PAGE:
TAMPA - State officials will not seek funds this summer to extend high-speed rail to Tampa's airport. That means the first phase of high-speed rail would end, as long planned, in downtown Tampa when service begins in 2015.
Nazih Haddad, chief operating officer for Florida Rail Enterprise, said in an interview Monday the state will apply next month for $1 billion state in federal funds to complete the Tampa-Lakeland-Orlando route, but the application would not include a Tampa airport station, as some recently have supported.
"It would take three more years to plan an extension," said Haddad, referring to environmental and other studies that took months to prepare in the state's application for high-speed rail stimulus funds in January.
In January, the Obama administration had awarded $1.25 billion, or about half the money needed to complete the project, with the understanding that additional funds would be available in the future.
Haddad said the state's request to the Federal Railroad Administration for the additional $1 billion requires a 20 percent state match that could come from a fund the Florida legislature established in December.
If Florida gets the full amount, it will have nearly all of the $2.7 billion needed to build the Tampa-Orlando route, where tests have begun along the Interstate 4 median corridor in preparation for laying track.
Earlier Monday, Tampa Mayor Pam Iorio told more than 200 people including four members of Congress at a regional rail briefing it would be a "terrible mistake" to plan a high-speed rail station at Tampa International Airport.
Iorio said light rail to the airport, which has been planned for years, would provide much better connectivity between Tampa International and Tampa's downtown high-speed rail station and other destinations in the county and region.
But in an interview Monday, City Council member Mary Mulhern criticized the rail session for not having a presentation by someone who advocates an airport high-speed rail station.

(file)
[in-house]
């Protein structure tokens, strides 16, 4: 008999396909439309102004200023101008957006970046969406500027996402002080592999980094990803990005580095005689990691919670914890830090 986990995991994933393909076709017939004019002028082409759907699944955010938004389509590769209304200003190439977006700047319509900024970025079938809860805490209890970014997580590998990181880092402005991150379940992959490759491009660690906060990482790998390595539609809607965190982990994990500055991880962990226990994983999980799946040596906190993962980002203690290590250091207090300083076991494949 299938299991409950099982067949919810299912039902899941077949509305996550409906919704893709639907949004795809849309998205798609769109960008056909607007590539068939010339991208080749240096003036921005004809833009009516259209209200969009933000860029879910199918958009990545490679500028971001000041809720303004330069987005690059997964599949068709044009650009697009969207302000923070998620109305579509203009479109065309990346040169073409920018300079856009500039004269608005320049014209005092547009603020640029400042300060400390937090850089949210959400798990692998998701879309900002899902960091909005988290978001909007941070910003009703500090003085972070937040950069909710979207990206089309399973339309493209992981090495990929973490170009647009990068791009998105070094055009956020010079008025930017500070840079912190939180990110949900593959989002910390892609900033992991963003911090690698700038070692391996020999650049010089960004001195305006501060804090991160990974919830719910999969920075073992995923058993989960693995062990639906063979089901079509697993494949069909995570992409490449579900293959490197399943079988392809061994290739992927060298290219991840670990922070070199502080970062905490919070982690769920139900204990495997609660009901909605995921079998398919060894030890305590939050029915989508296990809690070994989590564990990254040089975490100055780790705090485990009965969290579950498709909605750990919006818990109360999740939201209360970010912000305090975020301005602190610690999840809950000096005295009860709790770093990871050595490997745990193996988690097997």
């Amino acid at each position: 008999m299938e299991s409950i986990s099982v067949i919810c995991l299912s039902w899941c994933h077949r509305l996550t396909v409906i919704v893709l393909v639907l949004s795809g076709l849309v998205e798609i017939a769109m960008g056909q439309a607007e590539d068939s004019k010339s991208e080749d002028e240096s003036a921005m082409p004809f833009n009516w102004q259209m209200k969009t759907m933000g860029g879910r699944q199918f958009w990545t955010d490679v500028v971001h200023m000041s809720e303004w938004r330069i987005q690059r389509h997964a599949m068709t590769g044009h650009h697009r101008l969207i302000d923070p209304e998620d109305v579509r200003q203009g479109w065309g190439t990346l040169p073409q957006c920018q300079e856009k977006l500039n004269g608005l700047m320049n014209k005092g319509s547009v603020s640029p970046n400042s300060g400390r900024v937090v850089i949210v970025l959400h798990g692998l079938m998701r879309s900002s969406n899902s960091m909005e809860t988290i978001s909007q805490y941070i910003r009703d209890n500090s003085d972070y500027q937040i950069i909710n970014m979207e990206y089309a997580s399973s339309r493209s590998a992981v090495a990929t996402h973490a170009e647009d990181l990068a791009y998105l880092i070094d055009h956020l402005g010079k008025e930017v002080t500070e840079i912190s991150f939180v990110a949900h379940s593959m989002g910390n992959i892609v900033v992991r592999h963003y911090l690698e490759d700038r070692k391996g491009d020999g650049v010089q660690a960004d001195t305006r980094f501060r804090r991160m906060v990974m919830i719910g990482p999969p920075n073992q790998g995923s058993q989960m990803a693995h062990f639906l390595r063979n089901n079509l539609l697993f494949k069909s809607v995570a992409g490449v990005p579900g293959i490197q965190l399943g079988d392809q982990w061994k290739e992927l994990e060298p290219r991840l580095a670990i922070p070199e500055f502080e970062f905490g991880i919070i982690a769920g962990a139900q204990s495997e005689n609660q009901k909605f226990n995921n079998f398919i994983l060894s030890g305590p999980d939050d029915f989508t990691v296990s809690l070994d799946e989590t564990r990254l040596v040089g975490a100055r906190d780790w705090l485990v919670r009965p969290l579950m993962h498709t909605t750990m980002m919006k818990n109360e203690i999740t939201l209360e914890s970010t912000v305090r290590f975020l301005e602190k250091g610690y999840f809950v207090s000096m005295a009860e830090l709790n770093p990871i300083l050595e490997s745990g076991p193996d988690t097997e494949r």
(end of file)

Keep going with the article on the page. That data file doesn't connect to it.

"It's a huge mistake for us not to have a stop at Tampa International Airport," Mulhern said. "We are conceding our economic development future and our national, regional and global position to Orlando and possible others."
U.S. Rep. Kathy Castor, D-Tampa, however, said in an interview that Tampa International would remain a world class facility under current plans for light rail connectivity.
"The future of Tampa International does not depend on high speed rail," Castor said.
And in a separate meeting Monday of the of the Hillsborough Area Regional Transit Authority board, interim airport director John Wheat said light rail is the appropriate solution to link the airport and the Tampa's downtown high speed rail station.
At the HART meeting, the board agreed to study adding a light-rail line to Tampa's airport in the first phase of the project.
The analysis would examine a 1.8-mile light-rail extension from a proposed HART bus transfer station at Spruce and O'Brien streets, where the current route study ends.
Adding the airport to the route study would not delay the August timeline for determining routes or September public hearings. Voters must pass a 1 cent sales tax increase in November for light rail to be built.
Last week, the Tampa City Council threw its support behind extending a high-speed line from downtown to the airport.
But Wheat told the HART board that discussion about high-speed links to the airport was premature because there is no estimate of how many people would take the train.
"No one has done an analysis," he said.
The HART board also agreed to a second study that would examine a route extension from Skipper Road to Cross Creek Boulevard with a possible stop at Interstate 75.
Extending the route past Skipper Road would boost ridership by 21 percent if taken to Cross Creek Boulevard and tap the population of Tampa Palms and New Tampa.
The full extension would add 5.8 miles to the northern route and improve chances to find a location for a park-and-ride lot. Locations near the Skipper Road terminus are limited.
A study of the expanded route would dovetail with Hillsborough County and state Department of Transportation studies of I-75 interchange improvements, said Mary Shavalier, HART chief of planning.
Reporter Ted Jackovics can be reached at (813) 259-7817.
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